Sindh's culture is not limited to ajrak, topi, screams the art festival -Pakistan Press Foundation (PPF)

Paksitan Press Foundtion

Sindh’s culture is not limited to ajrak, topi, screams the art festival

Pakistan Press Foundation

KARACHI: When Sameera Raja was asked to organise an art exhibition as part of the Sindh Festival, she was ecstatic about the idea. What thrilled her most was the thought of making art available for people on such a grand public forum.

Her only condition to the organisers was this: the exhibition would display works of artists of her choice — contemporary artists whose works met the international standards that Pakistan had come to be known for. “Sindh’s culture is not limited to the ajrak and topi,” she remarked, while speaking to The Express Tribune. “There is so much more to our society than just that. What I did not want was a clichéd government-type exhibition with Thari women dancing in the centre.”

For the exhibition, Raja and her co-organiser, Adeela Suleman, chose the works of upcoming and established artists who had proved their worth in the field of contemporary art. The only criterion set was that the artist must have some link with Sindh. They should have either been born, raised or have spent some time in the province, explained Raja.

Inside the Sadequain Gallery, the exhibition features works by 63 participating artists, besides paintings from Benazir Bhutto’s private collection. Raja told The Express Tribune that she had hand-picked these 11 paintings out of the hundreds that were part of Benazir’s private collection. The canvases included works by the likes of Jamil Naqsh, Ismail Guljee and Sadequain, among other renowned artists.

Where these works from the masters are sure to catch the observer’s eye, the other participating artists have certainly left nothing to wish for. One of the most striking pieces was, ‘I Saw it before at the Indus Valley Civilization,’ which shows a life-size buffalo placed atop a pile of books. The sculpture was inspired by Moen jo Daro’s famed imagery of bulls and buffalos and also draws on the popular Urdu expression, ‘Aqal bari ke bhains’, picking on the country’s education system.

Paradise Garden

Perhaps the most attractive facet of the art festival is the site-specific installations that have been set up at different spots in the Frere Hall gardens. The giant cob-web, titled ‘Web gets stronger’, designed by Nabahat Lotia, is a delight to observe after sunset with a light show to enhance its ambience. Another outstanding installation is the illuminated minarets, ‘Bartle Frere’s Garden’, which is a collective effort by David Alesworth and Adeela Suleman.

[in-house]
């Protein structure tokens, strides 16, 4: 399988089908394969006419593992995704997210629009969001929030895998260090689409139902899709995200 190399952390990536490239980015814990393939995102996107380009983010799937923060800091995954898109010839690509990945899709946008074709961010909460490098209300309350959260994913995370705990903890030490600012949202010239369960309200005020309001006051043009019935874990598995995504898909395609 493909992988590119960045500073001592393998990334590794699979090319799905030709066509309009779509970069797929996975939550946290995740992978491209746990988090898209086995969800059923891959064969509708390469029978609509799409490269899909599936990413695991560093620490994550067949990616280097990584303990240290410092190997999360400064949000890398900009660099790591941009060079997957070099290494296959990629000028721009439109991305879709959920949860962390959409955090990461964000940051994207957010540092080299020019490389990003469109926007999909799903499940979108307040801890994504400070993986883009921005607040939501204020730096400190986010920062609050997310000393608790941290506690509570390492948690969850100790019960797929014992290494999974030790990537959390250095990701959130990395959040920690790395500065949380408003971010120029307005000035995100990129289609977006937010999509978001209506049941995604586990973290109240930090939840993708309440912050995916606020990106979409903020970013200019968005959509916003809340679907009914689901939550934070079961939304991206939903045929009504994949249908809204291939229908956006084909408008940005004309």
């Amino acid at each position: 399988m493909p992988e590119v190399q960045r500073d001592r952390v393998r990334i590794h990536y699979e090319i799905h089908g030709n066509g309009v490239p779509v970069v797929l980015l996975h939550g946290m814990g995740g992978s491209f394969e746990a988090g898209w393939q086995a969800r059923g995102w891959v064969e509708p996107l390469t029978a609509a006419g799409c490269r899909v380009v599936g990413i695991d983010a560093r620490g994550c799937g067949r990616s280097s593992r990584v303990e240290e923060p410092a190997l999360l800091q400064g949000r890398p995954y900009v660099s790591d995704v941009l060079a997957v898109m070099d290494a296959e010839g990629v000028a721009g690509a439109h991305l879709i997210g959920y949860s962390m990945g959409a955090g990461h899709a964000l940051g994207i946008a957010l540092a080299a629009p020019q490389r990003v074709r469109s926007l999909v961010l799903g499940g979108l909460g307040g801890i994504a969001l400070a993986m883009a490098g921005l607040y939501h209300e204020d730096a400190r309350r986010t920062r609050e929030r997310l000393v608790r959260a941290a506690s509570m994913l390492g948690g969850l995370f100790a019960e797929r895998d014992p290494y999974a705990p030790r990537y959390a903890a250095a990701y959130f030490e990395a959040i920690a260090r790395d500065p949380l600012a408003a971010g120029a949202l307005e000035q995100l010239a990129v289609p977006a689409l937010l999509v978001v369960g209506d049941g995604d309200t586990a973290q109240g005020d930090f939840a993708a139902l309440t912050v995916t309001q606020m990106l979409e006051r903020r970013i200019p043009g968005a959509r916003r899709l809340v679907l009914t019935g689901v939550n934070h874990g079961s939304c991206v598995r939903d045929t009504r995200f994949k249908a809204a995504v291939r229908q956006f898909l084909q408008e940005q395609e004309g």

The minarets are located in the centre of the courtyard space that faces the entrance of Frere Hall. The trees on all sides are lit up by 6,000 fairy lights with laser-projectors acting as their crowns. Lit up at night, the lights as well as the installations are a play on the artists’ renditions of Paradise Garden.
“This is Sindh. This whole exhibition speaks of the diversity and vibrancy that is our culture,” a visitor at the exhibition, Mariam, told The Express Tribune. Another visitor, Farad Jakhrani, agreed. “We have a very rich cultural heritage. It is time we promoted it as such.”

Rehan, who had brought his wife along, to visit the exhibition, claimed to have been swept away by the finesse of the artwork. “This is exactly what our culture has always stood for. We were painting and making sculptures and clay pots even during the Indus Valley civilisation, around 5,000 years ago. Look at the amazing works of craft archaeologists have discovered there,” he reasoned. “For the first time in Pakistan’s history, someone has taken a step to promote our culture. It is simply overwhelming.”

For the exhibition’s curator, Sameera Raja, the fact that that so many people have visited it has already made it a success. “This is why I chose Frere Hall as the venue. It is easily accessible to the larger public and also has a significant place in the hearts and minds of the citizens.” It hasn’t been an easy task though. Raja has rebuilt the walls and installed new lighting inside the gallery which will all be donated to Frere Hall once the festival is over. Moreover, the site-specific installations are here to stay too.

Express Tribune

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